Access Type

Open Access

Presentation Type

Oral Presentation

Start Date

April 2017

End Date

April 2017

Department

English

Abstract

Long-standing myths about language have often affected teacher instruction in the classroom. Particularly in minority communities, teachers have faced difficulties educating students whose dialect varies greatly from Standard American English (SAE). In linguistics, dialect is defined as a variety of language associated with a particular social group. Many of the difficulties faced in education have arisen from misconceptions that certain dialects of English, and by extension, certain social groups, are inferior to others. All languages have one dialect that is considered the ‘standard’ or the most prestigious, so that factor cannot be changed. However, the way in which non-standard dialects are approached in educational settings can be improved. If teachers are to effectively instruct students in minority communities, being aware of dialectical differences is imperative. Because language and identity are so closely linked, a student’s dialect is a significant component of their culture. Therefore, creating a classroom environment that not only acknowledges, but accepts variations of English, will produce a more inclusive learning atmosphere. Due to the variety of benefits for both teachers and students, non-standard language should be incorporated into the classroom.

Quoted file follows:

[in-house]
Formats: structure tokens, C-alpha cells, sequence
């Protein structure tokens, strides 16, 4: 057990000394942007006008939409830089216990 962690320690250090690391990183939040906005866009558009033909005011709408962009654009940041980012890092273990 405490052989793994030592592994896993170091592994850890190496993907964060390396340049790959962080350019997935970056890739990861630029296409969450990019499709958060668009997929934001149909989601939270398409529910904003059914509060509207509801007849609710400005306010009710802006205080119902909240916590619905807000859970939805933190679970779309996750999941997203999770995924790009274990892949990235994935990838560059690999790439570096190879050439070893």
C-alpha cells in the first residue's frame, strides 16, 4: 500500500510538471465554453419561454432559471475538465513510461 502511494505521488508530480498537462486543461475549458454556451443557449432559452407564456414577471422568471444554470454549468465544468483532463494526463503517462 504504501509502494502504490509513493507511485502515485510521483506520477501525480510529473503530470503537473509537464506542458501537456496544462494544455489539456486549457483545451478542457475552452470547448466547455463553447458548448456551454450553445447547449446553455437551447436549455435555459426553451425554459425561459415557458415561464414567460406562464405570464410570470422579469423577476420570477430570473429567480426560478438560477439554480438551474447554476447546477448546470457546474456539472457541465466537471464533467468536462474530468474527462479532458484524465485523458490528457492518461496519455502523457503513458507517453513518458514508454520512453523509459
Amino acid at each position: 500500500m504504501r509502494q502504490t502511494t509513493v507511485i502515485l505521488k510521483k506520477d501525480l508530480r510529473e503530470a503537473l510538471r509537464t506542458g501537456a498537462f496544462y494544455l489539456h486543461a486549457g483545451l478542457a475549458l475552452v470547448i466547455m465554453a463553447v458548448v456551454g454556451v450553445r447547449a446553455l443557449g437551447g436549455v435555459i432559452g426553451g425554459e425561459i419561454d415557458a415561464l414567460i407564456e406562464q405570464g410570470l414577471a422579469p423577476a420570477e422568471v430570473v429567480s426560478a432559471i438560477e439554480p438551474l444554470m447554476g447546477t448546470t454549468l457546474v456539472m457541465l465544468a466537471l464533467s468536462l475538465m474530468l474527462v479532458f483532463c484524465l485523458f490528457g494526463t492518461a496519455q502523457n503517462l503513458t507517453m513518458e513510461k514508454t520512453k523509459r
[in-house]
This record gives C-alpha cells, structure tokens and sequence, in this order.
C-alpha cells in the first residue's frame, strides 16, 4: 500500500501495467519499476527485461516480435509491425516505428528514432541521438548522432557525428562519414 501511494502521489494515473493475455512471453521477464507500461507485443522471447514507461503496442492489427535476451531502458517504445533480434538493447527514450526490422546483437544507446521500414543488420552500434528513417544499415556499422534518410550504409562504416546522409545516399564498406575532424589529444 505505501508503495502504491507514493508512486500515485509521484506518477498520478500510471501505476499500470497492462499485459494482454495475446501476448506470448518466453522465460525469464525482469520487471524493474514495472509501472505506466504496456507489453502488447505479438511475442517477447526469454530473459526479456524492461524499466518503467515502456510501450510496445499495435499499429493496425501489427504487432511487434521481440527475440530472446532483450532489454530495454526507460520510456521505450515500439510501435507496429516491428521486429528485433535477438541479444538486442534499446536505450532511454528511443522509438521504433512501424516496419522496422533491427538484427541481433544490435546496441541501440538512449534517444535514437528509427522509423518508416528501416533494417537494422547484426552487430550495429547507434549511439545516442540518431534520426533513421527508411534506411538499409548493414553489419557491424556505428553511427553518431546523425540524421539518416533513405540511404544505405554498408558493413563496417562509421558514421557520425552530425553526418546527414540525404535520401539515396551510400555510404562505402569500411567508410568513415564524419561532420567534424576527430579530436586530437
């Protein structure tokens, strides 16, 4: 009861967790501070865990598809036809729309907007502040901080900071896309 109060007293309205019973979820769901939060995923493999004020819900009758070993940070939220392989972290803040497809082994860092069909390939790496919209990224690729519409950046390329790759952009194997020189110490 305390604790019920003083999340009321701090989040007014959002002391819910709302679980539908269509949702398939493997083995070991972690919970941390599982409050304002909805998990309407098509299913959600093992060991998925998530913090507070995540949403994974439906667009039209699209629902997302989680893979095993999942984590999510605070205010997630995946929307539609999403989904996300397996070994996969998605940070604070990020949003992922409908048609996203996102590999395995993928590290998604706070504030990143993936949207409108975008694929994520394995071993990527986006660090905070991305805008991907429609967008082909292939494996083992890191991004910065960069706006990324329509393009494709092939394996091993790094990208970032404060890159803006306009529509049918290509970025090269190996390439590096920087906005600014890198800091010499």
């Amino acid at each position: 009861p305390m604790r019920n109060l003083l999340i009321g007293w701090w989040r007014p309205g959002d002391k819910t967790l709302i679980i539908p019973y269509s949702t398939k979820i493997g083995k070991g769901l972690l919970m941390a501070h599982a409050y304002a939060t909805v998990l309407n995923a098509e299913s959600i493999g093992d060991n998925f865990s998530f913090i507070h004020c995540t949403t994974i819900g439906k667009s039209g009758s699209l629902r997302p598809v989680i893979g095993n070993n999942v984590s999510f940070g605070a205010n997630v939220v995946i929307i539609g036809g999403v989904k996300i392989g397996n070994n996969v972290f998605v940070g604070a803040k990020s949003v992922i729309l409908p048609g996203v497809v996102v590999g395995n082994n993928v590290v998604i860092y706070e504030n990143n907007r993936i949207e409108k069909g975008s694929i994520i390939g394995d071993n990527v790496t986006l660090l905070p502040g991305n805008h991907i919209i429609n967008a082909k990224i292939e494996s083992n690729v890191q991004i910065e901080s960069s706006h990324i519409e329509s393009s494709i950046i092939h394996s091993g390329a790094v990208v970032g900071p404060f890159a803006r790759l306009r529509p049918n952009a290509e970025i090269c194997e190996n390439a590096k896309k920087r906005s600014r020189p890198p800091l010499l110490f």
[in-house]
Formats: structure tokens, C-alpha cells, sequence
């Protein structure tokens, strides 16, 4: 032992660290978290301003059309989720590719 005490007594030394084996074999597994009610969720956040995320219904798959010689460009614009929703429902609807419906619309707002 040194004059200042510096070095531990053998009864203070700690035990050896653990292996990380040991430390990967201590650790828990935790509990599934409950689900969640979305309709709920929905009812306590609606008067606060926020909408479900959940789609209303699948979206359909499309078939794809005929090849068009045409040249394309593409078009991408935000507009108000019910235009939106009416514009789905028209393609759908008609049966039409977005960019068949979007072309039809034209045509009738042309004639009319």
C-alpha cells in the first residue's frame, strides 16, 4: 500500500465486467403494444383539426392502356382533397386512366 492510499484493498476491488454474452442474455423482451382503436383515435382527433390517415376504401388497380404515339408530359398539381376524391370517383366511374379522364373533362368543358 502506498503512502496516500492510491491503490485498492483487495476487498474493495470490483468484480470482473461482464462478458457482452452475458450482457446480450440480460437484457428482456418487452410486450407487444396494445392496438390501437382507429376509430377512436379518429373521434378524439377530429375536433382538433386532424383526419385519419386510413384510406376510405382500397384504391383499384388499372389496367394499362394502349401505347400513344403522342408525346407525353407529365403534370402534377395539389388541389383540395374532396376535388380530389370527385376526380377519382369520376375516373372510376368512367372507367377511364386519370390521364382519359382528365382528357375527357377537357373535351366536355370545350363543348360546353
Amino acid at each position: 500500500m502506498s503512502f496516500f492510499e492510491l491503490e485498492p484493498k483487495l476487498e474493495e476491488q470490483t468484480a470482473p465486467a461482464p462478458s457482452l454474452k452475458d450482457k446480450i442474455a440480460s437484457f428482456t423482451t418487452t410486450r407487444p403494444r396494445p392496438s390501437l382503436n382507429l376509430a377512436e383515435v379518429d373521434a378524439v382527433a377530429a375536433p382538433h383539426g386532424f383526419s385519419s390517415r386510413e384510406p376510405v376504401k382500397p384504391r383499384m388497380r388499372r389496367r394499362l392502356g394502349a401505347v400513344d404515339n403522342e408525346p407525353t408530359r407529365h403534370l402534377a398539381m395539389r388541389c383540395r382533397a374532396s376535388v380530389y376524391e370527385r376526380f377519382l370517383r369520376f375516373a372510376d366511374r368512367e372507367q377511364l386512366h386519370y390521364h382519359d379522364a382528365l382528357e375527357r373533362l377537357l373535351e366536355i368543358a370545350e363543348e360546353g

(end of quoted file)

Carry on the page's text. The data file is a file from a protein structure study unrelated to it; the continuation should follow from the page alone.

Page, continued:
Faculty Mentor

Dr. Leslie Layne

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Apr 5th, 10:45 AM Apr 5th, 11:00 AM

Embracing Diversity in Dialect: Incorporating Informal Language into the Classroom

Long-standing myths about language have often affected teacher instruction in the classroom. Particularly in minority communities, teachers have faced difficulties educating students whose dialect varies greatly from Standard American English (SAE). In linguistics, dialect is defined as a variety of language associated with a particular social group. Many of the difficulties faced in education have arisen from misconceptions that certain dialects of English, and by extension, certain social groups, are inferior to others. All languages have one dialect that is considered the ‘standard’ or the most prestigious, so that factor cannot be changed. However, the way in which non-standard dialects are approached in educational settings can be improved. If teachers are to effectively instruct students in minority communities, being aware of dialectical differences is imperative. Because language and identity are so closely linked, a student’s dialect is a significant component of their culture. Therefore, creating a classroom environment that not only acknowledges, but accepts variations of English, will produce a more inclusive learning atmosphere. Due to the variety of benefits for both teachers and students, non-standard language should be incorporated into the classroom.